Today Chinese state media reported that Yang Dacai, formerly the head of the Shaanxi provincial work safety administration, had been sentenced to 14 years in prison after being found guilty of taking bribes and holding a large amount of property which he cannot account for.
According to Xinhua, Yang could not explain to the court where 5 million yuan ($817,005) of his 11.77 million yuan ($1.9 million) family fortune came from.
Yang’s fall from grace began last year, after he was photographed apparently smiling at the scene of a tragic accident that had left 36 dead:
Yang became an online sensation, and anger soon spread about the “smiling” official. While Yang protested that he had been “unprepared” for the photo.
Soon China’s notorious “human flesh search” — online bloggers devoted to finding secrets online — were scrutinizing Yang’s life. One thing they noticed was that he had a large amount of expensive watches, some worth up to $US32,000. How did a relatively poorly paid local official afford such watches? Yang became known as “Brother Watch.”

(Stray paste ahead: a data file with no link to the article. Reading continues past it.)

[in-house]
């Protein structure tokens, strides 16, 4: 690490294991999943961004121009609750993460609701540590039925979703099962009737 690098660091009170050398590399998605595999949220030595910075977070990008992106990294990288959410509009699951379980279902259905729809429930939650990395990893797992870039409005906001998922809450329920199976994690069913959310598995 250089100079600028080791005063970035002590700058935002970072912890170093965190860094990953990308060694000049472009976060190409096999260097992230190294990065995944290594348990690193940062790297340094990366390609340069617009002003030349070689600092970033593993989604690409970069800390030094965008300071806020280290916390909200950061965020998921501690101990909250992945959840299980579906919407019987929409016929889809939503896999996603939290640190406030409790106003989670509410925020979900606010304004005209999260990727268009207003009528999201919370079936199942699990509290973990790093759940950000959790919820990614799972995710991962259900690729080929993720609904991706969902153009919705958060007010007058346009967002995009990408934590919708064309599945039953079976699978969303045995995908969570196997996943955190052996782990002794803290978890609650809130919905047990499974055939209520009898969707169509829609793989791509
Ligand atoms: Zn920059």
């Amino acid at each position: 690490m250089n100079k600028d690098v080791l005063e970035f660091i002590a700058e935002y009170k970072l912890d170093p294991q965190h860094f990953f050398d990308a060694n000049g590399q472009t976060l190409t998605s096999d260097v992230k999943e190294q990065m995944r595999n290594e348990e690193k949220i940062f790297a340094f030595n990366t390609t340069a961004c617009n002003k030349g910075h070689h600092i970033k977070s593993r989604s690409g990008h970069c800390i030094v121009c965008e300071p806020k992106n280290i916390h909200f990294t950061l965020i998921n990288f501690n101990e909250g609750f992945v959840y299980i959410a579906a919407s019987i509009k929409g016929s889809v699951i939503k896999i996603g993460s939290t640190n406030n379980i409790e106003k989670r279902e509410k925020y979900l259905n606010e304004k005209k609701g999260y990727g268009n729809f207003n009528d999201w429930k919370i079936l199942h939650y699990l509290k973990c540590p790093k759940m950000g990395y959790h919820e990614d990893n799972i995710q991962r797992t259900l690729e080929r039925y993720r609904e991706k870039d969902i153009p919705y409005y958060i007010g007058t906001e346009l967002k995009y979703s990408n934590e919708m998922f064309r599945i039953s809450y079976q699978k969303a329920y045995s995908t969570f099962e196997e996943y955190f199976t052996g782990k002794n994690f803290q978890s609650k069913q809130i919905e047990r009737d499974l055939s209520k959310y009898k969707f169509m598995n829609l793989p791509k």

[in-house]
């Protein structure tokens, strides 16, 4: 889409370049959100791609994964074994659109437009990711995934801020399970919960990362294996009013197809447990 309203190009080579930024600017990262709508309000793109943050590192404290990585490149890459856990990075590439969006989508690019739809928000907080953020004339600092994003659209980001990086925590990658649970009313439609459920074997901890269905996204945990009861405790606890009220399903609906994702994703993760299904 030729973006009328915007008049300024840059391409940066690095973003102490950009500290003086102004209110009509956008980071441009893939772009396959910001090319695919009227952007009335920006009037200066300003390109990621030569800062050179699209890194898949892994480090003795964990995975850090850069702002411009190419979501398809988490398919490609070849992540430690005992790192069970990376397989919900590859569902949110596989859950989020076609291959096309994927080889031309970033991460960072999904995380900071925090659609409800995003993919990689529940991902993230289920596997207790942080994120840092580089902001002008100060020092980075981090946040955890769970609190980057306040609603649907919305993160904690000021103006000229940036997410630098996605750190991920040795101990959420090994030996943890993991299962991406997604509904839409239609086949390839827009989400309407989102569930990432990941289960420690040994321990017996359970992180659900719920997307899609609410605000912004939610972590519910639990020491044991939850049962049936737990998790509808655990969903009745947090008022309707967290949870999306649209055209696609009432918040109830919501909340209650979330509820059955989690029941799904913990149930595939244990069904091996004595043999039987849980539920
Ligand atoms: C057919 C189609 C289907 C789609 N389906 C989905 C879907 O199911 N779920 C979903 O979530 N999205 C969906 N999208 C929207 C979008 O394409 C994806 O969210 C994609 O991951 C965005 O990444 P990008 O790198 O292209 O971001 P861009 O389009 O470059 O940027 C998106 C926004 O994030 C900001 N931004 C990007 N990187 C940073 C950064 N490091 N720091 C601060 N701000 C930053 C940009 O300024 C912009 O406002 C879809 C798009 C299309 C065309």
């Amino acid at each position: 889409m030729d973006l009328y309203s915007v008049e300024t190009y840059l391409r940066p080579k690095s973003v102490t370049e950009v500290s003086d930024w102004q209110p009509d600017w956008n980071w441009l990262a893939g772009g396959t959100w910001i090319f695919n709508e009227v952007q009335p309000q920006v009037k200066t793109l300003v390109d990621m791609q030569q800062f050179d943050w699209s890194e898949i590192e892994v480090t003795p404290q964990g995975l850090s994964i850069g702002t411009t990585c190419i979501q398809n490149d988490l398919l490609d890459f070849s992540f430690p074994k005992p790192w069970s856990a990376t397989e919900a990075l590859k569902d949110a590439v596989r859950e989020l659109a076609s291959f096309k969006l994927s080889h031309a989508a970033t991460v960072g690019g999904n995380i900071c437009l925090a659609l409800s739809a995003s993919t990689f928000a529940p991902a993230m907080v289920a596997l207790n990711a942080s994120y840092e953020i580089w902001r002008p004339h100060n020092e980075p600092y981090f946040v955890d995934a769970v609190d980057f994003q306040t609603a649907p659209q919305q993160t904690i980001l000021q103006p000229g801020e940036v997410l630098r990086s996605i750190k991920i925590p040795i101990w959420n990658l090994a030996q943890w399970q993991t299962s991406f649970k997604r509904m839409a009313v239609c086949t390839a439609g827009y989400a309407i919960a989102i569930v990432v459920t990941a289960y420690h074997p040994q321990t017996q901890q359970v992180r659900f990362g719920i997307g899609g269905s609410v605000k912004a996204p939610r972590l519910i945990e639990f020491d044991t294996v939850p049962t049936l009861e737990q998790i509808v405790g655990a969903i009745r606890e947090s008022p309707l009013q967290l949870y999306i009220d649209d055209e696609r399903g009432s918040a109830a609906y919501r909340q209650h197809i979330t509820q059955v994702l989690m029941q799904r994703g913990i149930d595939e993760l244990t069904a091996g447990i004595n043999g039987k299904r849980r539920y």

The pictures of Yang’s watches began to circulate online (you can see more of them here) and the Chinese authorities began to take notice. Yang was fired less than a month later.
Yang’s case revealed not only the apparent callousness and corruption of many of the Chinese elite, but also how the incredible public resentment of these traits can find action in online vigilantism with real, official results. That the campaign against Yang may also show that the Chinese government is serious in its battle against corruption, and also perhaps why the government seems so concerned about the power of “online rumours.”
However, to most these weren’t the biggest takeaways from the trial. As Josh Chin of the Wall Street Journal notes, most talk on Weibo was about how official images seemed to show that the official brought down by a smile, was smiling as he was sentenced to prison time:
Business Insider Emails & Alerts
Site highlights each day to your inbox.